As for theme of faithfulness in resources, it can be found several other places in the Bible. In the parable of the talents, a man trusts his servants with varying amounts of money and expects them to yield dividends for him. Matthew 25:21 says, “His lord said unto him, Well done, thou good and faithful servant: thou hast been faithful over a few things, I will make thee ruler over many things: enter thou into the joy of thy lord.’” Their rewards were increased responsibility in their master’s business. 

In his book titled Our Daily Devotional, Evangelist F.B. Meyers once said, “So God is testing men by giving them money that He may know how far to trust them in the mart of the New Jerusalem.” That same parable also speaks of the day when we will meet Jesus face to face. We want Him to be pleased with the things we have done. Revelation 22:12 says, “And, behold, I come quickly; and my reward is with me, to give every man according as his work shall be.”

6. We Should Serve God and Not Money

LUKE 16:13: “No servant can serve two masters; for either he will hate the one and love the other, or else he will be loyal to the one and despise the other. You cannot serve God and mammon.”

Many people say they love Jesus, but their handling of money tells a different story. How can you tell Who or what you are serving? Service requires sacrifice. If you will sacrifice to make more money and get ahead financially but will not sacrifice for God, you have chosen your god. Whether rich or poor, our checkbooks are the best objective guide to Who or what holds sway in our lives. Luke 12:34 simply says, “For where your treasure is, there will your heart be also.” 

For some, financial obedience looks like tithing, or giving ten percent of one’s income off the top. Abraham tithed to Melchizedek some 400 years before Moses received the Law. It is the one subject in the Bible in which God encourages people to test Him. Malachi 3:10 says, “Bring ye all the tithes into the storehouse, that there may be meat in mine house, and prove me now herewith, saith the Lord of hosts, if I will not open you the windows of heaven, and pour you out a blessing, that there shall not be room enough to receive it.” As a tither myself, I can personally testify that God is absolutely faithful to His promise in that area. It seems counterintuitive that giving more means having more, but that is exactly how God’s math works.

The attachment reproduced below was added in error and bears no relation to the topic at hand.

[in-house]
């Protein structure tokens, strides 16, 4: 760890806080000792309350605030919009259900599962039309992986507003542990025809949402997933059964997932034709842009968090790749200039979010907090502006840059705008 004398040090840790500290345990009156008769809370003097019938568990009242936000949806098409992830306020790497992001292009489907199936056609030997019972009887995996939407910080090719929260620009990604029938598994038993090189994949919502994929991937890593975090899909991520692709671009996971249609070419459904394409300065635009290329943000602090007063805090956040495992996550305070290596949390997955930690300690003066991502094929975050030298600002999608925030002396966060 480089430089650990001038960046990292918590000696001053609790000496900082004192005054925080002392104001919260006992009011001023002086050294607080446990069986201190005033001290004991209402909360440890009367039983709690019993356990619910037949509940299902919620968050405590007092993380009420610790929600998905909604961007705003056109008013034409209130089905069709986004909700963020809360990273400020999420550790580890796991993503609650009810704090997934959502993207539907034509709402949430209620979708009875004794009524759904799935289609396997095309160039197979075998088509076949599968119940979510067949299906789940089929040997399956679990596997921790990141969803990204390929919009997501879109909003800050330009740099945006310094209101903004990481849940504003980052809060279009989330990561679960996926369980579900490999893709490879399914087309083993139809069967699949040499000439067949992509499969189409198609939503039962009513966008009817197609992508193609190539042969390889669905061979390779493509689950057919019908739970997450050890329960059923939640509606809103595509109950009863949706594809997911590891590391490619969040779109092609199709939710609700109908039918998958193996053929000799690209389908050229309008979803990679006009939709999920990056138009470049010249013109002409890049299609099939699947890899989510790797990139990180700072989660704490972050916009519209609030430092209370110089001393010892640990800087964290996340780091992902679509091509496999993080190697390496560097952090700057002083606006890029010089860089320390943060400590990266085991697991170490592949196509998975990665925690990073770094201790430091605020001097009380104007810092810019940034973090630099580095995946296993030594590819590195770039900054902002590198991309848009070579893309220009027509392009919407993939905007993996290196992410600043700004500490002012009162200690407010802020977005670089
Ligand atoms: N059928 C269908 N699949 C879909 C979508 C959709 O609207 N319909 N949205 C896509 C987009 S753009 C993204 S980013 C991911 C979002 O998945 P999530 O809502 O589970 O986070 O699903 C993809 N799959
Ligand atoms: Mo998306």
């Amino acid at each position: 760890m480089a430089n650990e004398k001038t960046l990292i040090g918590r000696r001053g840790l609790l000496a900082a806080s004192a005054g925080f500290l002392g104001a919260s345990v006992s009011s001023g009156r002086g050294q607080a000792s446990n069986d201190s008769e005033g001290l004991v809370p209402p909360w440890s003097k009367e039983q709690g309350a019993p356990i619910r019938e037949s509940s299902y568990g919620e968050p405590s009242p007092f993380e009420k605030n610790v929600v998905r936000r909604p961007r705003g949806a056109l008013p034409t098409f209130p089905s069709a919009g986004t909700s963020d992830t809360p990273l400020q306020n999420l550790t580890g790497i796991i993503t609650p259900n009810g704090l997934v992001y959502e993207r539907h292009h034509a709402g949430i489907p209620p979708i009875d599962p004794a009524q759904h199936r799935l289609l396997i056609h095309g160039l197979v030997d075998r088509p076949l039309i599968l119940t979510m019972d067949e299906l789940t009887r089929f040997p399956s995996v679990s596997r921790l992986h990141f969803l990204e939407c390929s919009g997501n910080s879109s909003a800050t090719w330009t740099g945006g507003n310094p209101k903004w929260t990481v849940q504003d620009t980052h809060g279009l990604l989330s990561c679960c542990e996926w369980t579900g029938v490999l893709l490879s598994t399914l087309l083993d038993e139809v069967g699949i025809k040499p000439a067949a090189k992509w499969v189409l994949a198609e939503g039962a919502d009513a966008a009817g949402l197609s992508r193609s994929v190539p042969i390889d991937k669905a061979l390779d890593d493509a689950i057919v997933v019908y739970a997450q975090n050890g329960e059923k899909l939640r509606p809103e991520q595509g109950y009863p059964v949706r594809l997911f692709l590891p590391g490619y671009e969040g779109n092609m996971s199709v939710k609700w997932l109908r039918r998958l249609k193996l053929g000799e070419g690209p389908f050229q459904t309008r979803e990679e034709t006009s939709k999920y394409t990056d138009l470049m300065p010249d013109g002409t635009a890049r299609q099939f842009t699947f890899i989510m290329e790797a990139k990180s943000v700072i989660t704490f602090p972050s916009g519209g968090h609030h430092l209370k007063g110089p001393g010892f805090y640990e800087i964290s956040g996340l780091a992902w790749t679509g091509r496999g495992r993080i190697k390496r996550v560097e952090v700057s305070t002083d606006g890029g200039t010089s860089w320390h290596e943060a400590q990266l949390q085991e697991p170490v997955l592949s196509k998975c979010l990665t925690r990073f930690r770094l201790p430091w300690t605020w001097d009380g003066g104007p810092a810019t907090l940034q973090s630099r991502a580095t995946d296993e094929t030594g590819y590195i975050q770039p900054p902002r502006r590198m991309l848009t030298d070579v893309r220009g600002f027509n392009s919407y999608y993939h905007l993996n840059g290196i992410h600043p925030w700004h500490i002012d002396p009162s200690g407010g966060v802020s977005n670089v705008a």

In any case, the concept of sowing and reaping is present throughout the entire Bible. In 2 Corinthians 9:6-7, Paul says, “But this I say, He which soweth sparingly shall reap also sparingly; and he which soweth bountifully shall reap also bountifully. Every man according as he purposeth in his heart, so let him give; not grudgingly, or of necessity: for God loveth a cheerful giver.” God rewards us for our sacrificial giving both on earth and in eternity. Luke 6:38 says, “Give, and it shall be given unto you; good measure, pressed down, and shaken together, and running over, shall men give into your bosom. For with the same measure that ye mete withal it shall be measured to you again.” And Jesus is clear in Luke 21 that he is a fool who “layeth up treasure for himself, and is not rich toward God.”

The Lesson of the Parable

“As each one has received a gift, minister it to one another, as good stewards of the manifold grace of God.”

1 Peter 4:10

We are all stewards of God’s resources on earth, and we will all give an account of how we have handled His business. Sacrificing our own financial gain to invest in the lives of our Lord’s servants is the only way to bring that wealth into eternity. We must be faithful and serve God with our time, effort, and money. In this way, we glorify God and reveal our own priorities and spiritual maturity. It is one way to lay up for ourselves treasures in heaven, and one more way to please our Lord.

If you to look closely at scripture, try Three Simple Instructions From God to Us. In it, we look at Hebrews 3-4. Or, try Twinkly Trash: A Closer Look at Job 28. Please do not forget to sign up to receive email notifications at the top right of this page. Or, check out my YouTube channel where I read my blogs to you so you can multitask. I also have a super playlist of hymns led by the talented, anointed 16-year old at my church called Hymns from Hannah.